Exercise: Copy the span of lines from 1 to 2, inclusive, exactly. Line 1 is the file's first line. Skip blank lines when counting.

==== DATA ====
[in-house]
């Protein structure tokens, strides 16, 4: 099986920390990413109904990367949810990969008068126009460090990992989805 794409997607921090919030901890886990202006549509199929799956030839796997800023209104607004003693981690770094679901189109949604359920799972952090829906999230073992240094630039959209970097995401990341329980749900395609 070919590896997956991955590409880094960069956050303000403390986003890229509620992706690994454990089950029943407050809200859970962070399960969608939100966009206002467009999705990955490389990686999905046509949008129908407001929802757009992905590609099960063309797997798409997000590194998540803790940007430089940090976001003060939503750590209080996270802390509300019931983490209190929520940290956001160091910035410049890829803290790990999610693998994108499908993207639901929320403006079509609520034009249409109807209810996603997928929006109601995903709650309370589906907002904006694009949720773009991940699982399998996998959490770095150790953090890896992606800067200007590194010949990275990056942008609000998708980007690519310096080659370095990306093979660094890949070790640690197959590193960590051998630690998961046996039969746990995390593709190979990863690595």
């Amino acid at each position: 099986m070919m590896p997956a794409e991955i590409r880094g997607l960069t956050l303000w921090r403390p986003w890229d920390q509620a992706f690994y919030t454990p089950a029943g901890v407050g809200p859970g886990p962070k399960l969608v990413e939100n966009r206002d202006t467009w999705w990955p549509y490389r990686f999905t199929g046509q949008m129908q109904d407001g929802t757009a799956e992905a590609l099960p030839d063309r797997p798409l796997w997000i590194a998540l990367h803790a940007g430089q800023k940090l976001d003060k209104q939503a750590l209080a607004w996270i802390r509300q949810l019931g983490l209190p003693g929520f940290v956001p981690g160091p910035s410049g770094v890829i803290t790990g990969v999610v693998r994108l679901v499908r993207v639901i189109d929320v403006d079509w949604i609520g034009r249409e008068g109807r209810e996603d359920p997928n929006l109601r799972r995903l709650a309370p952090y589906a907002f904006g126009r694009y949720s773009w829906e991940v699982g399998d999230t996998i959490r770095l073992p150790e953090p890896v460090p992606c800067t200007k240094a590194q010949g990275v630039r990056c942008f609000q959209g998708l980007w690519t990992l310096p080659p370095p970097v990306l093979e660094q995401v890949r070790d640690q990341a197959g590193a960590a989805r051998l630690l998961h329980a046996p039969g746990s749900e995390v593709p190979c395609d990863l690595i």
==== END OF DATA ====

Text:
[in-house]
């Protein structure tokens, strides 16, 4: 099986920390990413109904990367949810990969008068126009460090990992989805 794409997607921090919030901890886990202006549509199929799956030839796997800023209104607004003693981690770094679901189109949604359920799972952090829906999230073992240094630039959209970097995401990341329980749900395609 070919590896997956991955590409880094960069956050303000403390986003890229509620992706690994454990089950029943407050809200859970962070399960969608939100966009206002467009999705990955490389990686999905046509949008129908407001929802757009992905590609099960063309797997798409997000590194998540803790940007430089940090976001003060939503750590209080996270802390509300019931983490209190929520940290956001160091910035410049890829803290790990999610693998994108499908993207639901929320403006079509609520034009249409109807209810996603997928929006109601995903709650309370589906907002904006694009949720773009991940699982399998996998959490770095150790953090890896992606800067200007590194010949990275990056942008609000998708980007690519310096080659370095990306093979660094890949070790640690197959590193960590051998630690998961046996039969746990995390593709190979990863690595």